Another way I connected with blogs that I wrote for was on Twitter. Whenever someone shares a Hubstaff article, I get a ping (even if they didn’t tag us on the share), so I go in and check out their profile and website. If they’re interested in our content, chances are we’ll find their blog interesting too. If I see a website that I particularly like, I’ll reach out on Twitter, thank them for the share, and ask if they’re open to some guest post ideas.
Companies are usually happy to accept a guest post from you provided it’s well-written and insightful. Unless their blog is purposefully in-team (for example, they only publish blogs written by people in their network), guest posts from outsiders provide valuable new insight.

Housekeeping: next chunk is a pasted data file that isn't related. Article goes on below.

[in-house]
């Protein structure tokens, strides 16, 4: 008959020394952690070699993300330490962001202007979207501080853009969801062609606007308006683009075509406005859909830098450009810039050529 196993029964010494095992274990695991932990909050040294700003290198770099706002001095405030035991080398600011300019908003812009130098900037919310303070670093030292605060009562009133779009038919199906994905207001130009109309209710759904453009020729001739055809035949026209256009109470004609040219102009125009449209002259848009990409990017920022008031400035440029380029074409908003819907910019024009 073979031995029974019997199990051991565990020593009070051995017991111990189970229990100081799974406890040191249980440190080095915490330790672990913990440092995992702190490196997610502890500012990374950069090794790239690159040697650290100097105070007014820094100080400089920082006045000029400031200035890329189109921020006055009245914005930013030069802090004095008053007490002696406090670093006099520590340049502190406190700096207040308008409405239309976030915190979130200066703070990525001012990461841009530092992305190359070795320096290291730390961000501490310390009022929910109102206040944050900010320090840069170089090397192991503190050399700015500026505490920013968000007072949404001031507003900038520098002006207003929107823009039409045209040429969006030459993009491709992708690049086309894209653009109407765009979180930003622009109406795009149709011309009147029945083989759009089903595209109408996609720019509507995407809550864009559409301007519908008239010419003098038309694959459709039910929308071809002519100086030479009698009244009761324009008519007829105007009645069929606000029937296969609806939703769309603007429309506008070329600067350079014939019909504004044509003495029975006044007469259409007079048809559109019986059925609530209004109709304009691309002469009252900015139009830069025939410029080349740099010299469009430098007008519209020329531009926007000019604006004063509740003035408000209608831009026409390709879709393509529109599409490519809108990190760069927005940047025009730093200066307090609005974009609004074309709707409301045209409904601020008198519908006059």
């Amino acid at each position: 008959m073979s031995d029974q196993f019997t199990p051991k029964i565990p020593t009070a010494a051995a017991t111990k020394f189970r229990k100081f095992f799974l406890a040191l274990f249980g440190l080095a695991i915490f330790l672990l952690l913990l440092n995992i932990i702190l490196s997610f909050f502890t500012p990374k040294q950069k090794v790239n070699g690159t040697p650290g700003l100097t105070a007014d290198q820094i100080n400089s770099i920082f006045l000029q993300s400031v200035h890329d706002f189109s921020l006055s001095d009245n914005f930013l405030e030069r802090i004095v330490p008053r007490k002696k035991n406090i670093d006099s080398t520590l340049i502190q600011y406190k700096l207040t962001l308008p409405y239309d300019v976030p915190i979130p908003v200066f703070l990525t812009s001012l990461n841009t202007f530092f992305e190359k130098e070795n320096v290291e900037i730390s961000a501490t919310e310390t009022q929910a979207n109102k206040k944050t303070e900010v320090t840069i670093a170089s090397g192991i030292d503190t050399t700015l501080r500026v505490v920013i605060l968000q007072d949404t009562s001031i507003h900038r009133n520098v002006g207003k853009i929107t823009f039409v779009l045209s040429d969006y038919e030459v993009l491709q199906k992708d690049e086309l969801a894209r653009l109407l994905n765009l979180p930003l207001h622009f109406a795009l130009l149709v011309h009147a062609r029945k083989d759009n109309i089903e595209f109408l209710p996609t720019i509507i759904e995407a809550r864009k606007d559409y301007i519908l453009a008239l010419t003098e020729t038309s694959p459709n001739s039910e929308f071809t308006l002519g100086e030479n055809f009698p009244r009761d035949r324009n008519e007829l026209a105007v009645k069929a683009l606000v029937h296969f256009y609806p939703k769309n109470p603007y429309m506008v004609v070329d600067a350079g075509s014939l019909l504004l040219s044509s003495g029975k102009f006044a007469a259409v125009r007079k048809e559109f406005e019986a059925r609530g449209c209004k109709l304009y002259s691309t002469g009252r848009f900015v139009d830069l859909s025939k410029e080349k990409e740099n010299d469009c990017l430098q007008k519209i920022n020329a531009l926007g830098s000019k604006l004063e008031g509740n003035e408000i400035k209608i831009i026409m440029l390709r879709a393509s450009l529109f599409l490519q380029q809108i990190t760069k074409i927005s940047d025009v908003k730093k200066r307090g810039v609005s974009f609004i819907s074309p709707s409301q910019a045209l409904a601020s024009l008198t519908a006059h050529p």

If you’re doing a guest post for branding, thought leadership, or another company, then you’ll find companies especially welcoming. If you’re trying to write a guest post as a freelancer, meaning you can bill the blog, if it publishes your piece, then you’ll have to research which websites pay for guest posts and how to formally pitch your ideas.
How to add value for the platforms you’re blogging for
Your aim is to provide the most valuable article you can for the platform you’re writing for, and the business you’re writing on behalf of. For me, that means writing pieces that are relevant and useful to the audiences of the blogs I reach out to, and that contribute to the thought leadership of Hubstaff. If it’s relevant to the post (and only then), I’ll even introduce Hubstaff in the article, so our product reaches a new potential audience.